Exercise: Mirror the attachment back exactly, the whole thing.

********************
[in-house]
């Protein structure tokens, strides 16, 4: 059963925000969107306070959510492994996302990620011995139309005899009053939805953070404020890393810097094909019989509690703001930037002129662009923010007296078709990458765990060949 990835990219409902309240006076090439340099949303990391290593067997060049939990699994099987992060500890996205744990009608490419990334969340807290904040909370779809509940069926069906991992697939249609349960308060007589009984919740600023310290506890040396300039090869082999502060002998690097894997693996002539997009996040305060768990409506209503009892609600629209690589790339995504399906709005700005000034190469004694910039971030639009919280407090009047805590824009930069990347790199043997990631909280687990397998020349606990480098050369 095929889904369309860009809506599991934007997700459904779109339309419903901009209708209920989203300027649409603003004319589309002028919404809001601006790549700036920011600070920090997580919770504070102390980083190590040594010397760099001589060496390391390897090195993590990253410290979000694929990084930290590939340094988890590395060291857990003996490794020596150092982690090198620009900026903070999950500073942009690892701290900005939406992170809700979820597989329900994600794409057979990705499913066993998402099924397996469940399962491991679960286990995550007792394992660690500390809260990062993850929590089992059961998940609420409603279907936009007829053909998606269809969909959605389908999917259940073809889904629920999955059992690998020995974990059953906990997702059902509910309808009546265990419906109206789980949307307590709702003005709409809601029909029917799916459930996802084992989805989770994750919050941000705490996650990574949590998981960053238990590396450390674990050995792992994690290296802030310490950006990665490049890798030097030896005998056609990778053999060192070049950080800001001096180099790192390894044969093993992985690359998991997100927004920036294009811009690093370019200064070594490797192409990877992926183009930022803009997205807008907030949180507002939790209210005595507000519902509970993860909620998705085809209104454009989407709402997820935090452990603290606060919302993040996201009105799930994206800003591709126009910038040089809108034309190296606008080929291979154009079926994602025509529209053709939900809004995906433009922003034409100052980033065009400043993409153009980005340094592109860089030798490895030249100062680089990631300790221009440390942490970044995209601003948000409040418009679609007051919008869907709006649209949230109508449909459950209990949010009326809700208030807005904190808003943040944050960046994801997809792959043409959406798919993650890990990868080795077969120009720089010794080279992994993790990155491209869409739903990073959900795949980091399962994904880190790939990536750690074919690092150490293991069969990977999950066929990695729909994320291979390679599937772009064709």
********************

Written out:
[in-house]
């Protein structure tokens, strides 16, 4: 059963925000969107306070959510492994996302990620011995139309005899009053939805953070404020890393810097094909019989509690703001930037002129662009923010007296078709990458765990060949 990835990219409902309240006076090439340099949303990391290593067997060049939990699994099987992060500890996205744990009608490419990334969340807290904040909370779809509940069926069906991992697939249609349960308060007589009984919740600023310290506890040396300039090869082999502060002998690097894997693996002539997009996040305060768990409506209503009892609600629209690589790339995504399906709005700005000034190469004694910039971030639009919280407090009047805590824009930069990347790199043997990631909280687990397998020349606990480098050369 095929889904369309860009809506599991934007997700459904779109339309419903901009209708209920989203300027649409603003004319589309002028919404809001601006790549700036920011600070920090997580919770504070102390980083190590040594010397760099001589060496390391390897090195993590990253410290979000694929990084930290590939340094988890590395060291857990003996490794020596150092982690090198620009900026903070999950500073942009690892701290900005939406992170809700979820597989329900994600794409057979990705499913066993998402099924397996469940399962491991679960286990995550007792394992660690500390809260990062993850929590089992059961998940609420409603279907936009007829053909998606269809969909959605389908999917259940073809889904629920999955059992690998020995974990059953906990997702059902509910309808009546265990419906109206789980949307307590709702003005709409809601029909029917799916459930996802084992989805989770994750919050941000705490996650990574949590998981960053238990590396450390674990050995792992994690290296802030310490950006990665490049890798030097030896005998056609990778053999060192070049950080800001001096180099790192390894044969093993992985690359998991997100927004920036294009811009690093370019200064070594490797192409990877992926183009930022803009997205807008907030949180507002939790209210005595507000519902509970993860909620998705085809209104454009989407709402997820935090452990603290606060919302993040996201009105799930994206800003591709126009910038040089809108034309190296606008080929291979154009079926994602025509529209053709939900809004995906433009922003034409100052980033065009400043993409153009980005340094592109860089030798490895030249100062680089990631300790221009440390942490970044995209601003948000409040418009679609007051919008869907709006649209949230109508449909459950209990949010009326809700208030807005904190808003943040944050960046994801997809792959043409959406798919993650890990990868080795077969120009720089010794080279992994993790990155491209869409739903990073959900795949980091399962994904880190790939990536750690074919690092150490293991069969990977999950066929990695729909994320291979390679599937772009064709």